Parkinson’s ‘bootcamp’ puts patients through their paces

Health & Fitness

Author: Josefa DomingosPublished: 30 September 2015

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Portugal bootcamp

A summer ‘bootcamp’ in Portugal put a squad of people with Parkinson’s through their paces – and the results were stunning, says course organiser Josefa Domingos

Parkinson’s disease still presents many challenges in its management for both patients and healthcare professionals. An increasing amount of research suggests that intensive rehabilitation programmes can provide both short and long-term benefits to individuals with Parkinson’s and their carers.

That’s why we developed the Campus Neurológico Sénior (CNS) Summer Campus for Parkinson in Portugal. This intensive rehabilitation training camp took place in Torres Vedras, Portugal, on 24-30 August 2015 for the first time.

It included seven days of intensive training with practical exercise sessions, educational workshops and social patient/family interaction in a positive and energised atmosphere.

“Seven days of intensive training with practical exercise sessions, educational workshops”

The week began with a brief assessment that included gait measurement on a ZENO Walkway (a mat that collects pressure data), timed up-and-go tests, sit-to-stand tests and unified Parkinson’s disease rating scale (UPDRS) scores. This was followed by physical training sessions and interactive educational discussion sessions.

The educational sessions were an opportunity for participants to explore frequently asked questions and focus on solutions and strategies for better management of many common issues associated with Parkinson’s such as medication issues, sleep disturbance, common misconceptions, speech, swallowing and diet tips and non-motor issues.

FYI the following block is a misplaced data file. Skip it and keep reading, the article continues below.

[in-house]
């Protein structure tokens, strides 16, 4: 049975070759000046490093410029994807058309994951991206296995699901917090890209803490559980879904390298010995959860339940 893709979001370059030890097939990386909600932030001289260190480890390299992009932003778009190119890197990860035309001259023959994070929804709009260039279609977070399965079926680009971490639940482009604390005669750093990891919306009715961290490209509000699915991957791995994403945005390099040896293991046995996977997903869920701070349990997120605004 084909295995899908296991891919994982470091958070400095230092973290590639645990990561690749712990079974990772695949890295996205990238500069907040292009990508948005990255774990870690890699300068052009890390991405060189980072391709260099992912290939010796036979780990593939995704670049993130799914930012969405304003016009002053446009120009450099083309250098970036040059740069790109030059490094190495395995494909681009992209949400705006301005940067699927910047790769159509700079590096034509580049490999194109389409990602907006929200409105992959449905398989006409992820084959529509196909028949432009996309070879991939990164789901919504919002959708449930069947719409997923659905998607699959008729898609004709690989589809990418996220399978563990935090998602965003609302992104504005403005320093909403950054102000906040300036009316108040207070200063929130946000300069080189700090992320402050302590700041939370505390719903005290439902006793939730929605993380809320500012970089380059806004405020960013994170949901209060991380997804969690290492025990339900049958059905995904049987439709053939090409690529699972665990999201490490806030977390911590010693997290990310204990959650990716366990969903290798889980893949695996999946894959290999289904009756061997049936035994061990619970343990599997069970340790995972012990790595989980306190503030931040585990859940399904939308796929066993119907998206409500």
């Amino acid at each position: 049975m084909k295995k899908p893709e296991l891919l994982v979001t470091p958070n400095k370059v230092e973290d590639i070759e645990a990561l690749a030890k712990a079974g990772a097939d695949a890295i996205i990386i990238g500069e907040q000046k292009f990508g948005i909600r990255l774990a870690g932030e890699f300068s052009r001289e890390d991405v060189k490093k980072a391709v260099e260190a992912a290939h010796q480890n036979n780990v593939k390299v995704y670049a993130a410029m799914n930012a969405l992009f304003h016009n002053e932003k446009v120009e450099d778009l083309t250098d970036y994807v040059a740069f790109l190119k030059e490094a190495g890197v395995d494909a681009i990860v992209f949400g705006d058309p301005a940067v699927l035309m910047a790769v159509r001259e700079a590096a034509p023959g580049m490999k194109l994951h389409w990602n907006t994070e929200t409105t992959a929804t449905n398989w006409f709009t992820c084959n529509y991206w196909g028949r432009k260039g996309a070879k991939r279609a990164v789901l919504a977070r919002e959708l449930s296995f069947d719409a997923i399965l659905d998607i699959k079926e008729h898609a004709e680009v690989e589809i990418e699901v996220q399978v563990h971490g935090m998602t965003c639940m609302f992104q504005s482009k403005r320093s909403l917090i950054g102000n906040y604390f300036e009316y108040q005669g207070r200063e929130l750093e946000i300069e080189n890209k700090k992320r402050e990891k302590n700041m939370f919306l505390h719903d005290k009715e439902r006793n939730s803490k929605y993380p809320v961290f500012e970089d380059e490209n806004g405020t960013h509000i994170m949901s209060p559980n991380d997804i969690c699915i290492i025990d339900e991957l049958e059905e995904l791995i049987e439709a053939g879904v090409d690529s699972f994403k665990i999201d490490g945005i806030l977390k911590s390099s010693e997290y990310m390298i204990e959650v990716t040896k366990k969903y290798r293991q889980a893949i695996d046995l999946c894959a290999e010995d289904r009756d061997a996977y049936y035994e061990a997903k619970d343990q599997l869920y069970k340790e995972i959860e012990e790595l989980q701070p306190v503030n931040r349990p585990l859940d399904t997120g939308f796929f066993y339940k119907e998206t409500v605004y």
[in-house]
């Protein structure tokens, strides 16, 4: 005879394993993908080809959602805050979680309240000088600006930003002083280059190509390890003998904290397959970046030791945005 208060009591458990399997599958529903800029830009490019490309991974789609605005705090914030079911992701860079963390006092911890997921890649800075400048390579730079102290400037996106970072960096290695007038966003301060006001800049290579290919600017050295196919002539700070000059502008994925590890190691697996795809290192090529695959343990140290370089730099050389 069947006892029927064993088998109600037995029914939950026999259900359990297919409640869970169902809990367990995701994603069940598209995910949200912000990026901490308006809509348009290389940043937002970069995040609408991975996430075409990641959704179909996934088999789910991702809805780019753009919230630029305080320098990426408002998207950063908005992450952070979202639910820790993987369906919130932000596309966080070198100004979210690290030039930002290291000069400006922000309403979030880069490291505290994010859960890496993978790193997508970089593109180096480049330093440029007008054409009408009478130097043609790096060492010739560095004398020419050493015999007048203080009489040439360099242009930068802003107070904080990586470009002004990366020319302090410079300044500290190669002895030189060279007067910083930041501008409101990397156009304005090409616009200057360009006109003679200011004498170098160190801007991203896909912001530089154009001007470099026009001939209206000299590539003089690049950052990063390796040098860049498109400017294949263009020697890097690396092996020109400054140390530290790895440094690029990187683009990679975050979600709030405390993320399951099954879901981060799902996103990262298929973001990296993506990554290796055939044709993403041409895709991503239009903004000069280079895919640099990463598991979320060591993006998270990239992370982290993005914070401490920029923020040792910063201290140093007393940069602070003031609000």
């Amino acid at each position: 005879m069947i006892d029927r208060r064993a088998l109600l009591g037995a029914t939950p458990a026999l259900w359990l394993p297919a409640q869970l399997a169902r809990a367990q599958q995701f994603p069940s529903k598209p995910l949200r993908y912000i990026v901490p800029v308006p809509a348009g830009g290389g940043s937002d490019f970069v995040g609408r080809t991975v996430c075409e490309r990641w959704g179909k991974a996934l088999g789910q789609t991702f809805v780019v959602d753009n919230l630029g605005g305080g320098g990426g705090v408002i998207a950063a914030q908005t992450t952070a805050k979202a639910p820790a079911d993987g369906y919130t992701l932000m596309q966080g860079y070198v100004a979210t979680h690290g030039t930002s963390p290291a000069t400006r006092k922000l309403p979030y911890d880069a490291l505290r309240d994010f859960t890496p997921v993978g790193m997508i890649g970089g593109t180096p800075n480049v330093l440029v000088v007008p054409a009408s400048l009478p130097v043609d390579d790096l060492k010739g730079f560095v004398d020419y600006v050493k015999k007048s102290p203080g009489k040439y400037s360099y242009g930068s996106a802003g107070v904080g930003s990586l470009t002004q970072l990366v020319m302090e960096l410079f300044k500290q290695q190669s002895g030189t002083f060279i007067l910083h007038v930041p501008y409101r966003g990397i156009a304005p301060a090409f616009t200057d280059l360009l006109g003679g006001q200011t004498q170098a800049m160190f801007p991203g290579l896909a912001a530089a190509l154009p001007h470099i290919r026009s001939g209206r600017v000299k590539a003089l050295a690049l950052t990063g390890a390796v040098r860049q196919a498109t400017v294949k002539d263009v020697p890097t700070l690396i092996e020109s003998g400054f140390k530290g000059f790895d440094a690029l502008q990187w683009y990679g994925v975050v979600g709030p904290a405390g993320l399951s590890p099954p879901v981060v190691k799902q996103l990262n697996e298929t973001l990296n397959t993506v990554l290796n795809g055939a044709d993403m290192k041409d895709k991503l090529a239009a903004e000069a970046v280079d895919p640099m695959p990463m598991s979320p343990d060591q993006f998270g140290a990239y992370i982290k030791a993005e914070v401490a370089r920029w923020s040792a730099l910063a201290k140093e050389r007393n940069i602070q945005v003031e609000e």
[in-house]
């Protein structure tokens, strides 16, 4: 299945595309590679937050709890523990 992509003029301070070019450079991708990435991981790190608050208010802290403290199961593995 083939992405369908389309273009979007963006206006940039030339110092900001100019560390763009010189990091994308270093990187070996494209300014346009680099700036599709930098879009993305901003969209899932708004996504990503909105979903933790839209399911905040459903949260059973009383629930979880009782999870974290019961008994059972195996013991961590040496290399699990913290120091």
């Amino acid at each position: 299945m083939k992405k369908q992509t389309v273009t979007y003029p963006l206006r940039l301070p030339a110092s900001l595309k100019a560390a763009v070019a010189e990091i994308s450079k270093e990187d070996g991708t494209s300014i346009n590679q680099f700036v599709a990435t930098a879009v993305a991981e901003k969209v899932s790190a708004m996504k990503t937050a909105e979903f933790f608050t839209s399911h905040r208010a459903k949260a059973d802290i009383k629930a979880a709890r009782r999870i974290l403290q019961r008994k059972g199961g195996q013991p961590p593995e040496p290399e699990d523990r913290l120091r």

Bootcamp-boxing

Exercise as the first line of defence

The specialised exercise sessions included LSVT BIG physical therapy and a PWR (Parkinson Wellness Recovery) programme, Nordic walking, multitask cognitive and motor programmes, hydrotherapy and tai chi, Ronnie Gardiner method, Dance for PD, CNS Drum Dance, and an adapted boxing programme.

Participants also had daily guidance in problem-solving sessions that focused on developing strategies to improve everyday tasks such as standing from a seated position, turning in bed, getting in and out of a car, and walking. They were required to walk independently (or bring assistance) and aimed to do a minimum of one hour of exercise. The intensity of the exercise sessions was based on patient tolerance and each physical session was accompanied by a theoretical explanation of the science behind it.

Outside of the exercise and training regimes, the week featured social events and city sightseeing, which were treated as opportunities for practicing the newly learned gait techniques in the city and on the beach.

At the end of the week, participants identified and discussed strategies to overcome barriers to exercising when going back home and how to access and sustain the preferred exercise programme in the long term. Identifying successful ways of enhancing exercise behaviour is particularly important given the growing relevance of this therapeutic intervention.

Bootcamp training

Good results, high satisfaction

Overall, the participants of the CNS Summer Campus for Parkinson were left highly satisfied with the results. The majority of participants chose dancing and boxing as their preferred exercise.

It was an exciting opportunity for individuals with Parkinson’s and their families from different cultural backgrounds to come together, learn from each other and access the latest training methods and knowledge about the condition.

“The Summer Campus was a great experience and gave me a chance to try a lot of different training methods to find the ones I really like”

One participant said: “I have never been a fan of physical exercise, probably because Parkinson’s makes it so much harder to move. This is why discovering what I can achieve for myself, with the right guidance from expert therapists is so important.

“The summer camp was a great experience and gave me a chance to try a lot of different training methods to find the ones I really like. I am also highly motivated to keep up my training since I’ve learnt that enormous improvements are possible! I travelled to Portugal with my cane in my hand and went back to Sweden with it in my bag! A message to my parkie friends out there who haven’t started exercising yet: get going, there is so much to gain!”

Training in the sand


The next autumn CNS Campus runs from 25 October to 1 November – for more details see the flyer here

 

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